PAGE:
I’ve often considered Hannibal the most homoerotic show on TV, or at the very least, the most homoerotic show on network TV, what with Will and Hannibal often talking about their intense bond and how they’d like to run away together and care for Abigail on some imaginary farm or whatever. Then there’s the constant talk on Hannibal’s influence on Will’s psyche and how his influence is “entering” Will and diminishing his own agency, not to mention that Hannibal once left Will a public Valentine of a human being mangled into an exposed heart. That’s especially true of Hannibal and Will’s meeting at the Uffizzi gallery where Hannibal is lovingly sketching Will (and Bedelia) in front of a Botticelli and given to saying things like “If I saw you every day forever, Will, I would remember this time.” I mean, we can all agree that’s some pretty gay stuff right there.
So, it was a little surprising that Bryan Fuller made the homoerotism more overt and less coded with women instead of men, hence the kaleidoscopic tryst between Margo Verger and Alana Bloom. As trippy as the effects were, I can help but think that the psychedelics were a way to circumvent the fact that you can’t throw a full-on girl on girl Skinemex scene on NBC at 10pm on a Thursday, despite how beautifully Fuller would have shot it. It’s kind of a great tactic. When you can’t show something head-on, just make it look like the background to a Jefferson Airplane performance.
Still, the alliance of Alana and Margo is one we all saw coming as a way for the two to overthrow Margo’s deranged brother Mason. Oh, and Margo’s version of pillow talk involves cajoling Alana is stealing her brother’s sperm, and presumably carrying the Verger seed since Mason rendered Margo sterile, so it should be interesting to see how that plays out. That’s a fun family with which Alana will never regret getting involved.
As for the hetero-eroticism, Bedelia extricates herself from Hannibal’s grasp simply by walking out the front door. She does give him a sexy send off with all the double entendres about being eaten and consumed. Given that Hannibal looks like a wounded animal rendered uncharacteristically vulnerable with the cops and bounty hunters closing in, he’s not in much of a position to argue. She does bathe him and stitch him up in a scene parallel to Hannibal stringing up the corpse of Inspector Pazzi. Anyway, sultry exits asides, Bedelia’s got drugs to shoot up and the moment she announces herself to Chiyoh as Hannibal’s psychiatrist with her arm tied off is a great bit of comic relief. It’s up there with the moment Hannibal gives an appreciative “atta girl” after learning she shot Will in the shoulder.
There’s method to Bedelia’s drug use. If she can inject herself with the same cocktail fed to Miriam Lass, maybe she can avoid prosecution by passing herself off as a captive observer in a drug-induced to Hannibal’s bloody European tour rather than a willful observer. One sleazy Italian detective already seems amenable to this plan, despite the fact that he clearly won’t buy the ruse that she actually believes she is Norman Fell’s wife. Gotta hand it to Bedelia for committing to that longshot, though.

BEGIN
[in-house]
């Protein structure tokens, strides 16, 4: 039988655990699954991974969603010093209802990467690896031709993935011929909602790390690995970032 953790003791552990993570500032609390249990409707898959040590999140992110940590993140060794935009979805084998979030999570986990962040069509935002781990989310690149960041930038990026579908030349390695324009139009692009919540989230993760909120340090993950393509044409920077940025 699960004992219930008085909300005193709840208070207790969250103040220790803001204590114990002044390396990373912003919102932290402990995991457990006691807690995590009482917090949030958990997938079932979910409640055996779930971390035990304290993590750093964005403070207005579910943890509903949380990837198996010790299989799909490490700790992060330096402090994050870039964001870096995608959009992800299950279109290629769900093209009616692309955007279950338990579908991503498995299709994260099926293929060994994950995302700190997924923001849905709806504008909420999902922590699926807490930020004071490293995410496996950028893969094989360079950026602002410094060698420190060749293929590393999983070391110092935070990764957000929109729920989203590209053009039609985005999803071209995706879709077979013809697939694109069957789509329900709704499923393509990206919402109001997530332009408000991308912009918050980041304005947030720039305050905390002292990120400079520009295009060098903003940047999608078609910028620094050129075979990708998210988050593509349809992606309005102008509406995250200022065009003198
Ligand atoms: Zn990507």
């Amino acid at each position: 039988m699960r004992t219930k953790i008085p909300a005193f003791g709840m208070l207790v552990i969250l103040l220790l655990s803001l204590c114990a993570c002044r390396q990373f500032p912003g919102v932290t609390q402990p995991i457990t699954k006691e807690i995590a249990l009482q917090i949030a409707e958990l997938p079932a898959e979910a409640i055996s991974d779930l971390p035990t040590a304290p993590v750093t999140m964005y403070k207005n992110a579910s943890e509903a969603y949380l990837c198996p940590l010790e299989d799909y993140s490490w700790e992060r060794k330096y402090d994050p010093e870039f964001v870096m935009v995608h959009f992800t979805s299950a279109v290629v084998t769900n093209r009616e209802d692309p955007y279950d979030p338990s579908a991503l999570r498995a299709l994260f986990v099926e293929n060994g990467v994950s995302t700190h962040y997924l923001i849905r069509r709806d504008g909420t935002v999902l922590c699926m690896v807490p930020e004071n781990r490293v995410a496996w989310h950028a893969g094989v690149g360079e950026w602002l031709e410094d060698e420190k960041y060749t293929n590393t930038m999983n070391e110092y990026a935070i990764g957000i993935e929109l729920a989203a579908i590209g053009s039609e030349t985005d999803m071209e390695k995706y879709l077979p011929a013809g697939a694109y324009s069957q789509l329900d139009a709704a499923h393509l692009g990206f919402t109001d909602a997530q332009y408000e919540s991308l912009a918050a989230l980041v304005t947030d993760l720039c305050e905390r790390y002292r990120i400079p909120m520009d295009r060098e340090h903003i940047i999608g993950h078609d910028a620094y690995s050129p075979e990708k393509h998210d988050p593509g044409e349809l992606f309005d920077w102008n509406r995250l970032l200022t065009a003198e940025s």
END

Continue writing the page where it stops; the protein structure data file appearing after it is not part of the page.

At the moment, it looks like she’s going to come out this Italian excursion in much better shape than Will and Jack. They’re getting a do over from the bloody dinner party from last season, but they’re ultimately supposed to end up as the main course. This is made abundantly clear when Hannibal starts serving an incapacitated Will a subpar soup that is intended to season Will rather than nourish him. Plus, Jack’s previous episode’s victory is short lived, as he has tendon in his ankle split after a doped up and strapped down Will manages to utter the scariest words in the English language “He’s under the table, Jack.”
The last thing the sedated Jack gets to see is Hannibal taking a goddamn circular saw to Will’s skull. Naturally, the blood splatter is shot in glorious detail thanks to director Vincenzo Natali . Clearly, Jack has to be regretting not finishing off Hannibal when he had the chance.
That’s the last we see of Jack as Hannibal and Will are next seen strung up along Mason Verger’s dead pigs. Verger has already enjoyed an explicit fantasy, aka cooking sequence, of how he would like to consume Hannibal and his man servant is all too happy to put that plan into motion. Naturally, Glenn Fleschler has some experience playing creeps and psychopaths who relish their sick hobbies, what with his turn in True Detective, so he’s good to go as the ominously soft spoken Dr. Cordell. Plus, between Cordell, Verger, Hannibal, and the various monster of the week-style serial killers who have come through town, is Baltimore just a Hellmouth, but for psychopaths?
Although Hannibal and Will are strung up by Verger, the question remains as to who delivered them. It could have been the dirty cop getting handsy with Bedelia, but he seems like an unworthy adversary, especially when Hannibal has already outsmarted and maneuvered far more memorable and gifted rivals. Was it Chiyoh, who rode the elevator up to Hannibal’s hideout with Jack, but didn’t enter the room with him? Sure, she’s always been protective of Hannibal, but Mason Verger is offering up Brewster’s Millions piles of money. She could easily buy ten decrepit villas in Lithuania with that kind of bank.